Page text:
"The software will also hold records of special educators, the number of children they handle, what sort of disabilities the children have, which NGO the special educator belongs to and so on. The system will enable us to compile data based on any type of search query, be it from a village that a particular group of children belongs to, their school, caste, gender, type of disability, schemes under which they are covered and so on. Since it has not been outsourced, the cost of developing the software was low. We will present the software, complete with all the data, at a meeting on Monitoring and Information System' towards the end of March or April next year so that it can be extended to the rest of the country," the official said.

Source: http://timesofindia.indiatimes.com

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Teaching programme for blind people, by Braille Web Radio

PUNE, 12 Dec: The first–ever class on Classroom and Radio Connective Live Teaching Programme' will be held by the Vidyawani Braille Web Radio, 107.4 Mhz, at the EMRC building, University of Pune, on Sunday, December 13, from 10 am to 11 am.

Two teachers, one sighted, sitting at the radio station and the other, visually–impaired sitting with visually–impaired students in the classroom, will teach the basics of English and computers to 16 visually–impaired students from the city. These students are from Std 8 and Std 9.

They will be given lessons in basic English and computer skills during the session. Preparation of an attendance catalogue in the Braille script and live radio anchoring, with the help of computer (without the screen reader) will also be demonstrated through this hour–long session. "Attendance catalogues for students prepared in Braille is a rarity, and we want to demonstrate how it is possible to maintain attendance records using the Braille script," says Satish Navale, visually–impaired radio researcher, who heads the Braille Web Radio at Vidyawani.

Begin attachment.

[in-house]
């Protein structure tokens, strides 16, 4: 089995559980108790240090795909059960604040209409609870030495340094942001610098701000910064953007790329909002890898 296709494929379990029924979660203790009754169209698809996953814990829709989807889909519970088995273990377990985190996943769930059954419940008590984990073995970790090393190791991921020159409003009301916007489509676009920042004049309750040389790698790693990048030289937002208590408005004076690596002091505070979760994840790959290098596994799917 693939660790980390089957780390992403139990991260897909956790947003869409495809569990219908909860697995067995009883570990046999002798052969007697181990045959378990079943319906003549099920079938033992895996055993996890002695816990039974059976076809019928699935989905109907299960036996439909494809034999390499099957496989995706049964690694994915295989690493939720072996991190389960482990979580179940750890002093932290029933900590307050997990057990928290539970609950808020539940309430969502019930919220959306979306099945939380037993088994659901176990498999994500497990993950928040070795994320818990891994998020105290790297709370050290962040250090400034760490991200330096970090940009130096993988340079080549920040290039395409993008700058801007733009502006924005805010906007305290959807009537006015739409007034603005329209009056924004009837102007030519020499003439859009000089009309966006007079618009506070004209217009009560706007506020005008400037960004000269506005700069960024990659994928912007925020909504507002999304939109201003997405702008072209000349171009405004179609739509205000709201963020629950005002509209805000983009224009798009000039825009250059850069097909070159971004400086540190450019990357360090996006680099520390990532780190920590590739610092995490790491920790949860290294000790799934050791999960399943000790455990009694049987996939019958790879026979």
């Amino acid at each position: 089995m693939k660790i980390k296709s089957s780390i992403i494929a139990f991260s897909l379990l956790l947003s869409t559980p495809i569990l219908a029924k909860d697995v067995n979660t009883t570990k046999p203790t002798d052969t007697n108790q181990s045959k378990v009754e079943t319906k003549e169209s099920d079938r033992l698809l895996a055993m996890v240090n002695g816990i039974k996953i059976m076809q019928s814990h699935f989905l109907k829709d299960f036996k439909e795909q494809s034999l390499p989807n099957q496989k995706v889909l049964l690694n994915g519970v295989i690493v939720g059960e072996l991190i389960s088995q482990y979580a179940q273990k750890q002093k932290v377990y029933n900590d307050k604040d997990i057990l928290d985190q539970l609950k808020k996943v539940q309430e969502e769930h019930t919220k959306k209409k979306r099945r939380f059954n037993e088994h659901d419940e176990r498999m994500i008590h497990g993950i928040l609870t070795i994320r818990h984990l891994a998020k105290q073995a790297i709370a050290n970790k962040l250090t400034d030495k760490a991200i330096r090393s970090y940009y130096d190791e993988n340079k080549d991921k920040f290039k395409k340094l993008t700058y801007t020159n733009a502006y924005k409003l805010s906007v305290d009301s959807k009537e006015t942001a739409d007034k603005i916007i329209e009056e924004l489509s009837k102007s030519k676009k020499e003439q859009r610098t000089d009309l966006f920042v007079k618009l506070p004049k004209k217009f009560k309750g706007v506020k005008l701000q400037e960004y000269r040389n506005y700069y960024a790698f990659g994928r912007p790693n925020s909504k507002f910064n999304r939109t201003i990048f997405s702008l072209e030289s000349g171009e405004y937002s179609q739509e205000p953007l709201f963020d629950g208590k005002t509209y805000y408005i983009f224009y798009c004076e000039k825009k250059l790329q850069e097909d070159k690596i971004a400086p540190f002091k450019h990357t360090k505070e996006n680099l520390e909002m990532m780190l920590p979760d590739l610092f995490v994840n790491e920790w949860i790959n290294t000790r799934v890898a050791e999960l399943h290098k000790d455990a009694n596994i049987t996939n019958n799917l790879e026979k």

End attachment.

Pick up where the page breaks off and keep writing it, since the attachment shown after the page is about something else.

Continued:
Anuja Sankhe, the first visually–impaired student from Maharashtra to do a master's degree in journalism, will also be interviewed during the programme. The visually–impaired student, who will be a part of this programme, will also be guided on career opportunities in the field of mass media.

"We want to prove that classroom teaching for the visually–impaired is possible through radio. This kind of a programme is just the beginning for us. Teachers who teach visually–impaired students will also be taught through this session," says Navale.

This is his team's way of introducing the mission of "Integrated Audio learning 2010. "The radio programme on Sunday will be our groundwork to prepare for online competitive exams and how to motivate visually–impaired students to take such exams using the computer," says Nava

Source: http://timesofindia.indiatimes.com

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Disabled People Group goes on Hunger Strike

KOLKATA, 11 Dec: A group of disabled persons went on a hunger strike at Barasat in North 24–Parganas on Thursday, demanding the reopening of a health centre that has allegedly been closed by the district authorities.

Forty two persons 20 men and 22 women went on the fast in front of the closed health centre next to Kisholoy, a state–run home for destitutes in Barasat.

"We have been demanding an upgrade of the health service infrastructure for years. But the district administration, instead of paying heed to us, have shut the only health centre for disabled people in this district," said Mamoni Das, one of those in the fast.

The authorities refused to react to the development. One officer said, "We've heard about the fast and will report it to the district magistrate."

Source: http://timesofindia.indiatimes.com

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Diploma exam turns test of patience for disabled people

AHMEDABAD, 10 Dec: Darshita Shah, 44, was forced to sit in the parking lot of a college to answer her exam for diploma in food and nutrition. For Shah, this was yet another hurdle she took in her stride, despite having disability to deal with. She had suffered a polio attack in 1966.